Following the news that global automaker Stelantis would be ending its joint venture with Guangzhou Automobile Group (GAC) to produce Jeep, the Chinese automaker has applauded. More specifically, GAC has told Stelantis CEO Carlos Tavares about his recent comments about the failed joint venture and the “broken trust” between the two partners.
Stellantis ($STLA) is a top-ten global automotive manufacturer and the current iteration of Fiat Chrysler Automobiles (FCA), following a merger with Peugeot SA, which was finalized in early 2021. Prior to that merger, FCA had signed a joint venture with the Chinese manufacturer. The GAC Group will manufacture its vehicles overseas, including Jeep, for its local markets.
Although GAC Group is a top five automotive manufacturer in China, its joint venture with Stelantis has struggled in recent years, a fact neither party is denying. This “lack of progress” was the initial rationale behind Stelantis’ announcement last month that it was ending its joint venture with GAC Group in favor of imports, thus halting Chinese Jeep production:
Due to a lack of progress in a previously announced plan for Stelantis to take a majority share of the GAC-Stellantis joint venture, Stelantis NV today announced its plans to focus on delivering imported vehicles for the Jeep brand in China, in order to take advantage of the potential. The brand and its iconic products through an asset-light approach.
In January, Stelantis tried to increase its stake in the joint venture from 50% to 75%, which was only hindered by GAC. At the time of the announcement of Stelantis’ termination, we reported the GAC’s surprise by Stelantis’ comments, rebutting the public statement, with the reply that no formal agreement had been signed, criticizing Stelantis for saying otherwise. Happened.
Taunts over Chinese manufacturing of Jeeps continue, but GAC Group is the latest to publicly condemn its lame duck business partner, separates Stelantis CEO Carlos Tavares.
Fingers continue to be pointed at failed Chinese Jeep production, according to the most recent chapter reported by Automotive News Europe, Stelantis CEO Carlos Tavares during an earnings presentation last week cited politicians’ increased exposure to the automotive businesses in China, the report said.
While Tavares acknowledged the declining volume of Jeep sales in the Chinese market as an argument for Stellantis’ JV termination, he expanded on saying that the decision was also rooted in “broken trust” with the GAC Group, as well as Blaming the Chinese policy that favors local auto brands.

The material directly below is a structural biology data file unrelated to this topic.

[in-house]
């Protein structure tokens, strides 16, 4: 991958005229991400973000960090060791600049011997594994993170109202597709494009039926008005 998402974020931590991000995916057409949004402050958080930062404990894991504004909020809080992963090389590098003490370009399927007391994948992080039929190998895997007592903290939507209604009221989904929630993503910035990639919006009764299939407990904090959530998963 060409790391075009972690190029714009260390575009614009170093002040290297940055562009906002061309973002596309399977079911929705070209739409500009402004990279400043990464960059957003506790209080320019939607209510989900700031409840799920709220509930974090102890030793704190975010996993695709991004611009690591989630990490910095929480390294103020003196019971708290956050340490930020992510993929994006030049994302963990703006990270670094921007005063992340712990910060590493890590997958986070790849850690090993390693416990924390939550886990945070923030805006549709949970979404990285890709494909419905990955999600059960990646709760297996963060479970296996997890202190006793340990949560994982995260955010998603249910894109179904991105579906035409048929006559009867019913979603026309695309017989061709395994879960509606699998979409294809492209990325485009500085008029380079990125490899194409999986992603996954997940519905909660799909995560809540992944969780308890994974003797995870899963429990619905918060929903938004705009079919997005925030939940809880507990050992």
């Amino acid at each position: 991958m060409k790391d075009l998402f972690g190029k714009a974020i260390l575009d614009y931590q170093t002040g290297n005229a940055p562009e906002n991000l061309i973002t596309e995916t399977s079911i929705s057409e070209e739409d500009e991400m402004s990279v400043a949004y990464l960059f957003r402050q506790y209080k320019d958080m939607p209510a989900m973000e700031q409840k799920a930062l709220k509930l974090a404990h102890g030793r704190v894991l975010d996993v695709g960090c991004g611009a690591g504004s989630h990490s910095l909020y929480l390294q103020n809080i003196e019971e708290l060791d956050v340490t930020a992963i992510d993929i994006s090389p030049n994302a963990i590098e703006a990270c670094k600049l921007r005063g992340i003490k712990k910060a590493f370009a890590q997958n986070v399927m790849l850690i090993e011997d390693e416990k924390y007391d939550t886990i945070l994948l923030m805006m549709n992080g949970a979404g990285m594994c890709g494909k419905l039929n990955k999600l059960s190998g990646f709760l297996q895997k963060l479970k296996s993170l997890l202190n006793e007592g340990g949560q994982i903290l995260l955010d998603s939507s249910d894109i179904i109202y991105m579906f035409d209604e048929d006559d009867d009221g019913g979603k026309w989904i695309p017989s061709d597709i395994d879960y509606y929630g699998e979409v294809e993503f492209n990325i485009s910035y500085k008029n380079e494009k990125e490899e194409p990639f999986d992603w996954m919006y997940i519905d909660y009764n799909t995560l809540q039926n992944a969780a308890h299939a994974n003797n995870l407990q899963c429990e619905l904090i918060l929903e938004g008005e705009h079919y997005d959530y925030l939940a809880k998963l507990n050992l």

In addition, the CEO said that while Stelantis had signed an agreement to increase its stake in the GAC joint venture, GAC Group “did not do what it should have done.” The GAC group has publicly responded to Tavares’ comments, calling them “unreliable”.
According to a statement made by GAC Group, several vehicles in the Stelantis venture “failed to achieve success, which is the result of a lack of respect for customers in the Chinese automobile market.”
Additionally, GAC stated that its joint venture with Stelantis “has not been able to establish a mutually trustworthy operating mechanism adapted to the highly competitive environment in China to turn a blind eye to the continuing losses in recent years.”
In reference to the failed acquisition by Stelantis earlier this year, GAC said it refrained from doing any formal paperwork because “there was no agreement on the relevant agreements.” Instead, the GAC group stated that it was Stelantis which was the party that was not fulfilling its commitments. tag you’re it.
No matter who is at fault, this joint venture doesn’t seem salvageable, and the Chinese-made Jeeps will be discontinued. Going forward, Stelantis plans to import electrified versions of its Jeep models for sale in China. We’ll see if they can find any success in doing it alone.
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